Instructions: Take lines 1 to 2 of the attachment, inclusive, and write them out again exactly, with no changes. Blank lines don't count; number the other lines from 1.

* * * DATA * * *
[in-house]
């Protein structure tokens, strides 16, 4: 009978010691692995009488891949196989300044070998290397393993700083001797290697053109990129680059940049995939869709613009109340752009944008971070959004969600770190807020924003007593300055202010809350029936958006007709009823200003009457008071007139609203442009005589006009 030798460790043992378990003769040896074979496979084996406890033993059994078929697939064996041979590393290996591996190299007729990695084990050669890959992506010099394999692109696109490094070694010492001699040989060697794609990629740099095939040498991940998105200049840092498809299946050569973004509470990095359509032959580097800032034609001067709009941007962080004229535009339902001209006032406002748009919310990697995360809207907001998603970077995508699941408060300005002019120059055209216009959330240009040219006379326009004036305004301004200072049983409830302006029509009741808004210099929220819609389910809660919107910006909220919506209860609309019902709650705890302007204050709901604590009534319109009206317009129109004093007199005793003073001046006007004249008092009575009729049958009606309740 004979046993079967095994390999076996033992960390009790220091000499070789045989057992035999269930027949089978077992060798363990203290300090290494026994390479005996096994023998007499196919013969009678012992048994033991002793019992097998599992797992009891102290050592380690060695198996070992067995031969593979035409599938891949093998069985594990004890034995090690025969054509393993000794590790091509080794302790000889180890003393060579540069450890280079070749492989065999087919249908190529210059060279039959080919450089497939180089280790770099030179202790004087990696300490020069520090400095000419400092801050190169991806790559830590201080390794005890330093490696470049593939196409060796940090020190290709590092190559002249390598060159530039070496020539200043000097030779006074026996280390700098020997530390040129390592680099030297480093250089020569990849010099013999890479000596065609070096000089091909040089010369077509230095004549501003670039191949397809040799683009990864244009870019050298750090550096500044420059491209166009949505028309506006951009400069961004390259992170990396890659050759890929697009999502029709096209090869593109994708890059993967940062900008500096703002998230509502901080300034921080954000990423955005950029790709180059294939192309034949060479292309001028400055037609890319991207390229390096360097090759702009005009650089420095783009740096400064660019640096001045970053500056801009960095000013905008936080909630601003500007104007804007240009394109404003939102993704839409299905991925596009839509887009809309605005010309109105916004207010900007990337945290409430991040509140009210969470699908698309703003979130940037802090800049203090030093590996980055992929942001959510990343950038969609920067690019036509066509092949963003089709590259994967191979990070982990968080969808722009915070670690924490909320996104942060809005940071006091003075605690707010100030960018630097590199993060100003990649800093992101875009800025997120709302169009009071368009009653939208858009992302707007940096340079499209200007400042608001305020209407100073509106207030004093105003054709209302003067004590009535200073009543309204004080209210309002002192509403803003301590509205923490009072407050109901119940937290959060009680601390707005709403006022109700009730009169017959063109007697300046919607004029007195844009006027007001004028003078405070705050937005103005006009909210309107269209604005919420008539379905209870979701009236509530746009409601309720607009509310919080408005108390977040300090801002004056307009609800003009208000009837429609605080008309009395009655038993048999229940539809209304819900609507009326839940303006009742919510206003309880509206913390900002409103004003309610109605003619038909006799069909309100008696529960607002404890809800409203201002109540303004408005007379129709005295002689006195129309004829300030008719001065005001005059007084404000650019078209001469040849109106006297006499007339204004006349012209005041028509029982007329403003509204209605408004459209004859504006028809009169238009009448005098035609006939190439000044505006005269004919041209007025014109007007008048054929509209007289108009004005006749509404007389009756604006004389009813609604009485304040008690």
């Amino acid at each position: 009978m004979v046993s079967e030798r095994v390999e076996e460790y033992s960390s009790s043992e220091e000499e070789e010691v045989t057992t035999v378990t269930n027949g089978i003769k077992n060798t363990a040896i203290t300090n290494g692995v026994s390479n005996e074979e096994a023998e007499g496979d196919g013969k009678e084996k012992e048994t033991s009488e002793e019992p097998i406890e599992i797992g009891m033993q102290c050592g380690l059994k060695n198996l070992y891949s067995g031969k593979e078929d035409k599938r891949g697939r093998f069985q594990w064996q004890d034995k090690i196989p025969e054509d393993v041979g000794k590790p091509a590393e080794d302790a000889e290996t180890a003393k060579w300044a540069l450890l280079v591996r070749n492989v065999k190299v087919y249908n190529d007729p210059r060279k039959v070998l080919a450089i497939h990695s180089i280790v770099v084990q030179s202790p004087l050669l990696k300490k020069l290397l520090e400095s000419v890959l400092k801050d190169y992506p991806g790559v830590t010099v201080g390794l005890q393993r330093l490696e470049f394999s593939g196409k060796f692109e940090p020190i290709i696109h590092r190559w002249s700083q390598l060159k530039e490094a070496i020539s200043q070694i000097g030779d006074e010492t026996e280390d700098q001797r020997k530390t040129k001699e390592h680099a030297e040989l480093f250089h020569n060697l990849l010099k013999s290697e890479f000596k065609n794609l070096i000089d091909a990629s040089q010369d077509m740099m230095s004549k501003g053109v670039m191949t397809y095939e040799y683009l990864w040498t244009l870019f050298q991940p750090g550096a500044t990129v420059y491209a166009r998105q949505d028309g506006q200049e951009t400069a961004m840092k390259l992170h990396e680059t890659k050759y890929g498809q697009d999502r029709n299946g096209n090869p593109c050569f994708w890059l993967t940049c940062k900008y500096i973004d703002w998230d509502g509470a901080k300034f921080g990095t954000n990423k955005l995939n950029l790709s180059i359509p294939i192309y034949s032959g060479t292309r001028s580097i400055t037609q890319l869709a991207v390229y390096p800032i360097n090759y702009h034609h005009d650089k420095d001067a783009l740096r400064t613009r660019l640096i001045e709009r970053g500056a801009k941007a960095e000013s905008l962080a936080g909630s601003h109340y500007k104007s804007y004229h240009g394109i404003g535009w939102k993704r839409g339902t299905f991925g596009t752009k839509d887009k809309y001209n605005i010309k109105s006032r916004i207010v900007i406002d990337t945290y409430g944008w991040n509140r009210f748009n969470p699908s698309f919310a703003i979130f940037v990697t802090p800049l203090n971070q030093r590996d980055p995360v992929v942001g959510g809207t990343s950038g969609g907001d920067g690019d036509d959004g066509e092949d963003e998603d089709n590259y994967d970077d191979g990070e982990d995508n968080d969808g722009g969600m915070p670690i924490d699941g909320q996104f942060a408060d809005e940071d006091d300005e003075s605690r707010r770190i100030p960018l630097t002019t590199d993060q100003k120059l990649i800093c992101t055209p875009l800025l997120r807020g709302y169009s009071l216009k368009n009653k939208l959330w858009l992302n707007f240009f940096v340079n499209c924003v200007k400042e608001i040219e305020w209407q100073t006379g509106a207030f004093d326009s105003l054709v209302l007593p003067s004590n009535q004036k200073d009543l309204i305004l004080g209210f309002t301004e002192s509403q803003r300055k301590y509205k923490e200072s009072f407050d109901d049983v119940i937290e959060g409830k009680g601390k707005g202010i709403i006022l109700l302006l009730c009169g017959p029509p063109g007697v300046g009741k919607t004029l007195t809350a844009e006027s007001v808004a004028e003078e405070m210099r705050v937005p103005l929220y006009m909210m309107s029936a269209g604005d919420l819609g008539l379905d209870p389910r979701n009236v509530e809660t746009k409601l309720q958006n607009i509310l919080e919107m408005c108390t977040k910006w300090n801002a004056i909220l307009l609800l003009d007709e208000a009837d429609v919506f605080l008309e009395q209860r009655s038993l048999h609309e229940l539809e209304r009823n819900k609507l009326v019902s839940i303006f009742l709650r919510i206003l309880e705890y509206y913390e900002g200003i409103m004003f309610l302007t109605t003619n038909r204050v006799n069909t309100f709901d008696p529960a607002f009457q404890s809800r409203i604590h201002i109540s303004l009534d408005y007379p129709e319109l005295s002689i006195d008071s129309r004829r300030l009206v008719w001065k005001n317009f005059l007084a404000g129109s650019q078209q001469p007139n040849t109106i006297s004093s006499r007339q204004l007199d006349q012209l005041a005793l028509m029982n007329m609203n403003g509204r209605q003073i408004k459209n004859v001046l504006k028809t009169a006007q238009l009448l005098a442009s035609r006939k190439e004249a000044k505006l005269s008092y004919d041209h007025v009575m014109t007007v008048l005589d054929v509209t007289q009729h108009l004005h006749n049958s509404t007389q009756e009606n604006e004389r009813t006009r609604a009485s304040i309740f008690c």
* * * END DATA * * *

[in-house]
């Protein structure tokens, strides 16, 4: 009978010691692995009488891949196989300044070998290397393993700083001797290697053109990129680059940049995939869709613009109340752009944008971070959004969600770190807020924003007593300055202010809350029936958006007709009823200003009457008071007139609203442009005589006009 030798460790043992378990003769040896074979496979084996406890033993059994078929697939064996041979590393290996591996190299007729990695084990050669890959992506010099394999692109696109490094070694010492001699040989060697794609990629740099095939040498991940998105200049840092498809299946050569973004509470990095359509032959580097800032034609001067709009941007962080004229535009339902001209006032406002748009919310990697995360809207907001998603970077995508699941408060300005002019120059055209216009959330240009040219006379326009004036305004301004200072049983409830302006029509009741808004210099929220819609389910809660919107910006909220919506209860609309019902709650705890302007204050709901604590009534319109009206317009129109004093007199005793003073001046006007004249008092009575009729049958009606309740 004979046993079967095994390999076996033992960390009790220091000499070789045989057992035999269930027949089978077992060798363990203290300090290494026994390479005996096994023998007499196919013969009678012992048994033991002793019992097998599992797992009891102290050592380690060695198996070992067995031969593979035409599938891949093998069985594990004890034995090690025969054509393993000794590790091509080794302790000889180890003393060579540069450890280079070749492989065999087919249908190529210059060279039959080919450089497939180089280790770099030179202790004087990696300490020069520090400095000419400092801050190169991806790559830590201080390794005890330093490696470049593939196409060796940090020190290709590092190559002249390598060159530039070496020539200043000097030779006074026996280390700098020997530390040129390592680099030297480093250089020569990849010099013999890479000596065609070096000089091909040089010369077509230095004549501003670039191949397809040799683009990864244009870019050298750090550096500044420059491209166009949505028309506006951009400069961004390259992170990396890659050759890929697009999502029709096209090869593109994708890059993967940062900008500096703002998230509502901080300034921080954000990423955005950029790709180059294939192309034949060479292309001028400055037609890319991207390229390096360097090759702009005009650089420095783009740096400064660019640096001045970053500056801009960095000013905008936080909630601003500007104007804007240009394109404003939102993704839409299905991925596009839509887009809309605005010309109105916004207010900007990337945290409430991040509140009210969470699908698309703003979130940037802090800049203090030093590996980055992929942001959510990343950038969609920067690019036509066509092949963003089709590259994967191979990070982990968080969808722009915070670690924490909320996104942060809005940071006091003075605690707010100030960018630097590199993060100003990649800093992101875009800025997120709302169009009071368009009653939208858009992302707007940096340079499209200007400042608001305020209407100073509106207030004093105003054709209302003067004590009535200073009543309204004080209210309002002192509403803003301590509205923490009072407050109901119940937290959060009680601390707005709403006022109700009730009169017959063109007697300046919607004029007195844009006027007001004028003078405070705050937005103005006009909210309107269209604005919420008539379905209870979701009236509530746009409601309720607009509310919080408005108390977040300090801002004056307009609800003009208000009837429609605080008309009395009655038993048999229940539809209304819900609507009326839940303006009742919510206003309880509206913390900002409103004003309610109605003619038909006799069909309100008696529960607002404890809800409203201002109540303004408005007379129709005295002689006195129309004829300030008719001065005001005059007084404000650019078209001469040849109106006297006499007339204004006349012209005041028509029982007329403003509204209605408004459209004859504006028809009169238009009448005098035609006939190439000044505006005269004919041209007025014109007007008048054929509209007289108009004005006749509404007389009756604006004389009813609604009485304040008690």